[ExI] Watson On Jeopardy.

Richard Loosemore rpwl at lightlink.com
Thu Feb 17 01:13:59 UTC 2011

Kelly Anderson wrote:
>>> On Feb 16, 2011, at 10:20 AM, Richard Loosemore wrote:
>>> So I repeat my previous request, please tell us all about the wonderful AI
>>> program that you have written that does things even more intelligently than
>>> Watson.
>> Done:  read my papers.
> I've done that. At least all the papers I could find online. I have
> not seen in your papers anything approaching a utilitarian algorithm,
> a practical architecture or anything of the sort. Do you have a
> working program that does ANYTHING? You have some fine theories
> Richard, but theories that don't lead to some kind of productive
> result belong in journals of philosophy, not journals of computer
> science. You have some very interesting philosophical ideas, but I
> haven't seen anything in your papers that rise to the level of
> computer science.
>> Questions?  Just ask!
> What is the USEFUL and working application of your theories?
> Show me the beef!

So demanding, some people.  ;-)

If you have read McClelland and Rumelhart's two-volume "Parallel 
Distributed Processing", and if you have then read my papers, and if you 
are still so much in the dark that the only thing you can say is "I 
haven't seen anything in your papers that rise to the level of computer 
science" then, well...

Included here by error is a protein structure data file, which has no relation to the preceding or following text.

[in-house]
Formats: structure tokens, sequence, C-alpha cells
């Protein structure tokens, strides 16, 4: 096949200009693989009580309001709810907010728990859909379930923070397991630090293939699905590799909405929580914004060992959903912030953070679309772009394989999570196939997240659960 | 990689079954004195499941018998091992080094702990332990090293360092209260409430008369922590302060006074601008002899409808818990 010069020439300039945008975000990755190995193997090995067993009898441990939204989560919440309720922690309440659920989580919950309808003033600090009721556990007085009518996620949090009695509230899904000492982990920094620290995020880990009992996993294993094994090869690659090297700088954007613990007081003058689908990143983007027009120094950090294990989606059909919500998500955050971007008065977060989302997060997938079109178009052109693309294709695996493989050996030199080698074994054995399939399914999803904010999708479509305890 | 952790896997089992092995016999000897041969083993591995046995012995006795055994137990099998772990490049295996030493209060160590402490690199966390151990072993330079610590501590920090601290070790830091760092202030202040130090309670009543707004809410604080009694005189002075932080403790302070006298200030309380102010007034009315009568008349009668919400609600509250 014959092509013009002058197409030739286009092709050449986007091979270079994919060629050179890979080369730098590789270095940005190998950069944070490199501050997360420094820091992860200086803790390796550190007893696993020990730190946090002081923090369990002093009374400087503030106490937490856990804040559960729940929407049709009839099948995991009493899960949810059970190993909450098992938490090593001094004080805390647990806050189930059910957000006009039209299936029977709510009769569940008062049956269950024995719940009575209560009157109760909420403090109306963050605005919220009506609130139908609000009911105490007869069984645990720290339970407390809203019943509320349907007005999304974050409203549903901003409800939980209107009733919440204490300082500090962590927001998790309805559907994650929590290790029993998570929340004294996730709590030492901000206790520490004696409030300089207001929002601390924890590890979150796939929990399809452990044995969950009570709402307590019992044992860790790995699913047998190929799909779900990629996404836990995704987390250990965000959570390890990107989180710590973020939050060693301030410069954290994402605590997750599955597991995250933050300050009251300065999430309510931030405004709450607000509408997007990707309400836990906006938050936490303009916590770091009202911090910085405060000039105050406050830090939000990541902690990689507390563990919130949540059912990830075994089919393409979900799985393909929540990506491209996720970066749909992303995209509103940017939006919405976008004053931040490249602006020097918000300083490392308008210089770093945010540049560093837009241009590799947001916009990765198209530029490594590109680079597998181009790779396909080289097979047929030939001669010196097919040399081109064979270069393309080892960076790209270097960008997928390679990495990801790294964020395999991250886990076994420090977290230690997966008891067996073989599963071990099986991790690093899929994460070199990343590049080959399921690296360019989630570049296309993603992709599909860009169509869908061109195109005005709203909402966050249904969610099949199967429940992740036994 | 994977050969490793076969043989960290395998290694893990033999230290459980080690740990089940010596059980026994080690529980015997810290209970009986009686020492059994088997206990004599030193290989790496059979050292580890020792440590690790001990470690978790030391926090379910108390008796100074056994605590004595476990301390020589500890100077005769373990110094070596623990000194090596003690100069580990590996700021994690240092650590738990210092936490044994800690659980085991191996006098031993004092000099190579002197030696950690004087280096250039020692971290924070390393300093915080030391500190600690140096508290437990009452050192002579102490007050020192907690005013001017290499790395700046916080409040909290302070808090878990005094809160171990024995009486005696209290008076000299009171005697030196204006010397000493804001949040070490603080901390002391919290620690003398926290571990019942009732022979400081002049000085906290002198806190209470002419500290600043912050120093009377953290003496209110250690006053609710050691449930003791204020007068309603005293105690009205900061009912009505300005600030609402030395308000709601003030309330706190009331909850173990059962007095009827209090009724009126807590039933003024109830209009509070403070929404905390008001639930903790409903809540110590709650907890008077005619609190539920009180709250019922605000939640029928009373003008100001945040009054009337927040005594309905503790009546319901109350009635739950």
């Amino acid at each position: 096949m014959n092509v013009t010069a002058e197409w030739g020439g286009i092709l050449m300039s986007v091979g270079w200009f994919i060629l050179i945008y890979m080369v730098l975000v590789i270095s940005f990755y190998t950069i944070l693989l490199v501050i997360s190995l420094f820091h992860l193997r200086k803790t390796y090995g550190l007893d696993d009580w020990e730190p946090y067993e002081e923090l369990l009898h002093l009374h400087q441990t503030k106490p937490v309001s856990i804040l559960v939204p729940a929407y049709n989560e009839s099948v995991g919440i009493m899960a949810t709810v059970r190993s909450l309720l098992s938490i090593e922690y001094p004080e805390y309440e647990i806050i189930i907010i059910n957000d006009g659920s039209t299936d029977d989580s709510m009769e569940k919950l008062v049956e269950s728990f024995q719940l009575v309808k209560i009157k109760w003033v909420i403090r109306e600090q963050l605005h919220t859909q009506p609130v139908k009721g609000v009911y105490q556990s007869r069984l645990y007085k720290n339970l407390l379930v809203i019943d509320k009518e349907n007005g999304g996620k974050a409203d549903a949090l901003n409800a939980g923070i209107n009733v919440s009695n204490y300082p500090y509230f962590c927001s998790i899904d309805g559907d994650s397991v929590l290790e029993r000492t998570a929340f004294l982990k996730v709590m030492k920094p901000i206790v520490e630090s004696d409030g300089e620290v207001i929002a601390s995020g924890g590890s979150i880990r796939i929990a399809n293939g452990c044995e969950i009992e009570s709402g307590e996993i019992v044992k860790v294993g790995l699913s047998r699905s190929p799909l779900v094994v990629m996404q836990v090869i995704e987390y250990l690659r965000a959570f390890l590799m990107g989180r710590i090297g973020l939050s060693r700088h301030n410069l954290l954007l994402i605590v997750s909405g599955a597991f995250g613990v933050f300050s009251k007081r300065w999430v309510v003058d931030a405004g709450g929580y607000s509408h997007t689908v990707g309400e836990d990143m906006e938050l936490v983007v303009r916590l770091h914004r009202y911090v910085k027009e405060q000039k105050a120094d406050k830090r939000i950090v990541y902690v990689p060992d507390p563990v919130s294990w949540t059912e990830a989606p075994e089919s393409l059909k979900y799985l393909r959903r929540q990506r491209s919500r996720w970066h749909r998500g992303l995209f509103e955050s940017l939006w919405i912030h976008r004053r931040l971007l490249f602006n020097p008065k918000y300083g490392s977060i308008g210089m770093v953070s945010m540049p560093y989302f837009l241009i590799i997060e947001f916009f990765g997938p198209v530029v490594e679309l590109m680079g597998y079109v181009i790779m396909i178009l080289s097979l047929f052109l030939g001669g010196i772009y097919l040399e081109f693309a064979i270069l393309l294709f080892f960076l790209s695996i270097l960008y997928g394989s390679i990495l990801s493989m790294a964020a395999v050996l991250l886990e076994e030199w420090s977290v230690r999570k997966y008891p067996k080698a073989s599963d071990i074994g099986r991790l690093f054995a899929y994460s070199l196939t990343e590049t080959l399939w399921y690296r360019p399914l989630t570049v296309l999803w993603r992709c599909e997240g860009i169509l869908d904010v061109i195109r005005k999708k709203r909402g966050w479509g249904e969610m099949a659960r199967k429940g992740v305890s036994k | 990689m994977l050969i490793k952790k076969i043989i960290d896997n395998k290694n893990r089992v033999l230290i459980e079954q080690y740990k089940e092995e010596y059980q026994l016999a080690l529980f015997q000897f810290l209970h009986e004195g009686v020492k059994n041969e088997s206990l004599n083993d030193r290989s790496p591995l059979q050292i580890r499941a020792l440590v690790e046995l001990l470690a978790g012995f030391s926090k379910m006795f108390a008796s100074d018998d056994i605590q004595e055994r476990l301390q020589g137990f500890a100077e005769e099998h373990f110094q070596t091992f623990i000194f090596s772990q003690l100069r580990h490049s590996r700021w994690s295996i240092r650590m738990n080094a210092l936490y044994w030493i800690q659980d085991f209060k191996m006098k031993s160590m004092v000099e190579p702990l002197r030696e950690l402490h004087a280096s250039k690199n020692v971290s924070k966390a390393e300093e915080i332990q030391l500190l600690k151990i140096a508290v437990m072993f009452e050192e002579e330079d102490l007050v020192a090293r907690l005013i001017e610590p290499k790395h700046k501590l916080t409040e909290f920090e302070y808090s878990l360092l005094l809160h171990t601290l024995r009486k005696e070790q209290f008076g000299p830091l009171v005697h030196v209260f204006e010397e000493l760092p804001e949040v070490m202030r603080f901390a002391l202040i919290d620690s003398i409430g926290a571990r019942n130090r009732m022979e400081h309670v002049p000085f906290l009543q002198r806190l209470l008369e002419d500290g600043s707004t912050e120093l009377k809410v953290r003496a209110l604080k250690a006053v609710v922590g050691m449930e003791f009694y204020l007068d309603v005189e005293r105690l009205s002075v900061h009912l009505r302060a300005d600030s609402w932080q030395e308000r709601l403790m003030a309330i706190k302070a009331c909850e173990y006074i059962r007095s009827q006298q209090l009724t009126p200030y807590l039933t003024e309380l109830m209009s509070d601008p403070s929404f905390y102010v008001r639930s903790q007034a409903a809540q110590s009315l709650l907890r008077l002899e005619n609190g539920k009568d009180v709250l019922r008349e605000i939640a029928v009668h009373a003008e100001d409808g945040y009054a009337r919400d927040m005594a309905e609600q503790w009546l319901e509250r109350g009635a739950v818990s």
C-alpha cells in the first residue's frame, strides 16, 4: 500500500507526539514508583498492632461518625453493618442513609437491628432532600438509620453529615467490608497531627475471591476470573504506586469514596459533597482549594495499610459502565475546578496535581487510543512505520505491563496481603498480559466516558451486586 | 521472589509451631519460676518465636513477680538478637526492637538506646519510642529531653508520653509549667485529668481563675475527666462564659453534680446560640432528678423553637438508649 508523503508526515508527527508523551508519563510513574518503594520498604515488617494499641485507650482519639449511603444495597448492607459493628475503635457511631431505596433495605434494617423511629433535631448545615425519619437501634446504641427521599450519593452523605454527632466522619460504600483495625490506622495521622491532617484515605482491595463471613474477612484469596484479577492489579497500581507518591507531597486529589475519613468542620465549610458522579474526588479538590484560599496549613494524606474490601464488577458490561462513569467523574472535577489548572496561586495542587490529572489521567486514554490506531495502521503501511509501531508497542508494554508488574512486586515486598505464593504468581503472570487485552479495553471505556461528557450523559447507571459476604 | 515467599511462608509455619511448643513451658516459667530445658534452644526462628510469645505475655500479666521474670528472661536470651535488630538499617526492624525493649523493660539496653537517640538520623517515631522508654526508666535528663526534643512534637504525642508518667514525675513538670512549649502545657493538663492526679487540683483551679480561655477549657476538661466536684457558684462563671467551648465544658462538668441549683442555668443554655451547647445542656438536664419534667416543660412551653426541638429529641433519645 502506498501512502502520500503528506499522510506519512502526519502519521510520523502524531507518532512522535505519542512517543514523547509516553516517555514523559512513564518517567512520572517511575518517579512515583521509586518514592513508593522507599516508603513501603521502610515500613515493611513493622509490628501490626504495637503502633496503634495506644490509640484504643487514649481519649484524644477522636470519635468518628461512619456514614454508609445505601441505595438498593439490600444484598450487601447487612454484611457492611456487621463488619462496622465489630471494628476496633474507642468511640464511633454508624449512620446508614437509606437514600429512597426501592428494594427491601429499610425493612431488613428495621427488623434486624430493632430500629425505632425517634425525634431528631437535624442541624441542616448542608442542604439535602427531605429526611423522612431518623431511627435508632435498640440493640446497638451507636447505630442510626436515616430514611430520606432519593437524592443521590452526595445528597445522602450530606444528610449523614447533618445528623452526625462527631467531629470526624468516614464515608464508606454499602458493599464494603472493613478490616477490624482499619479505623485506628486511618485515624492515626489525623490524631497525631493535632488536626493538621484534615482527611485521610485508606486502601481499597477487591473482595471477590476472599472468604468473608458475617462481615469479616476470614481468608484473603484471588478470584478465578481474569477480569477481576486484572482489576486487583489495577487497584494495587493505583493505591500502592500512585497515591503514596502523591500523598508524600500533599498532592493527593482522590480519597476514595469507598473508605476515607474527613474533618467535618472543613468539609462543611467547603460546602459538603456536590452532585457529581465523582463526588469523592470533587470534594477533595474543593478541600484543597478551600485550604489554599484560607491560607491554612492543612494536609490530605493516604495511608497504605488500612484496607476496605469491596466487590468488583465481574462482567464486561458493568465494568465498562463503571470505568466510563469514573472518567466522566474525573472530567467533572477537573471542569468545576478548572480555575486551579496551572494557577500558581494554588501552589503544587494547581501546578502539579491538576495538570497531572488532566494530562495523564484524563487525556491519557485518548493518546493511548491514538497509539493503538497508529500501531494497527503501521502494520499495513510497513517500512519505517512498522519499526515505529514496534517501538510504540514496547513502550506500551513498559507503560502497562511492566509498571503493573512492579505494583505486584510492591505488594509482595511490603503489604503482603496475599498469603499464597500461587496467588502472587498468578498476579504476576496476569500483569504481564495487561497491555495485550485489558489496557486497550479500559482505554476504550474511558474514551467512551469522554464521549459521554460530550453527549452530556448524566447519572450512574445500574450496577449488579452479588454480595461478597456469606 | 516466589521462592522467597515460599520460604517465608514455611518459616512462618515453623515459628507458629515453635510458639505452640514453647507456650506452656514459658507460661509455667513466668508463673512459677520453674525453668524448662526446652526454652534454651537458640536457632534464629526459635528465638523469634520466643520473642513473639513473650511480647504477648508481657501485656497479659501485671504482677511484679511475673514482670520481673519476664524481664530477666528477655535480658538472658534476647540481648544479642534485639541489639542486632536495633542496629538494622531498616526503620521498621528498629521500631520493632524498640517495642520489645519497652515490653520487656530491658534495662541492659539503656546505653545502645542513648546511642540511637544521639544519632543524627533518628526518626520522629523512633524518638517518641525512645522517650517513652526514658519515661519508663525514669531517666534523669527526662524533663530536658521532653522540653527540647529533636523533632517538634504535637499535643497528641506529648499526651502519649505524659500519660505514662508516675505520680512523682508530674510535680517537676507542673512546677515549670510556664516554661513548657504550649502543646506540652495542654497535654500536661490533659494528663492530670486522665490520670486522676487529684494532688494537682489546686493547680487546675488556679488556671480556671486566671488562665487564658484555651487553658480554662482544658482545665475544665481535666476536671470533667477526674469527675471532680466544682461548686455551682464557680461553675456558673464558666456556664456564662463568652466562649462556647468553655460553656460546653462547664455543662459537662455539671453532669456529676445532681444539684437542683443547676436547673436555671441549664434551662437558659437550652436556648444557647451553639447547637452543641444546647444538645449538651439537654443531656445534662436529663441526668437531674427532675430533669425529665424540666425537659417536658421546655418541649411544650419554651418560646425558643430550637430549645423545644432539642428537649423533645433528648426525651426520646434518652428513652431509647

(And, in any case, my answer to John Clark was as facetious as his 
question was silly.)

At this stage, what you can get is a general picture of the background 
theory.  That is readily obtainable if you have a good knowledge of (a) 
computer science, (b) cognitive psychology and (c) complex systems.  It 
also helps, as I say, to be familiar with what was going on in those PDP 

Do you have a fairly detailed knowledge of all three of these areas?

Do you understand where McClelland and Rumelhart were coming from when 
they talked about the relaxation of weak constraints, and about how a 
lot of cognition seemed to make more sense when couched in those terms? 
  Do you also follow the line of reasoning that interprets M & R's 
subsequent pursuit of non-complex models as a mistake?  And the 
implication that there is a class of systems that are as yet unexplored, 
doing what they did but using a complex approach?

Put all these pieces together and we have the basis for a dialog.

But ...  demanding a finished AGI as an essential precondition for 
behaving in a mature way toward the work I have already published...?  I 
don't think so.  :-)

Richard Loosemore

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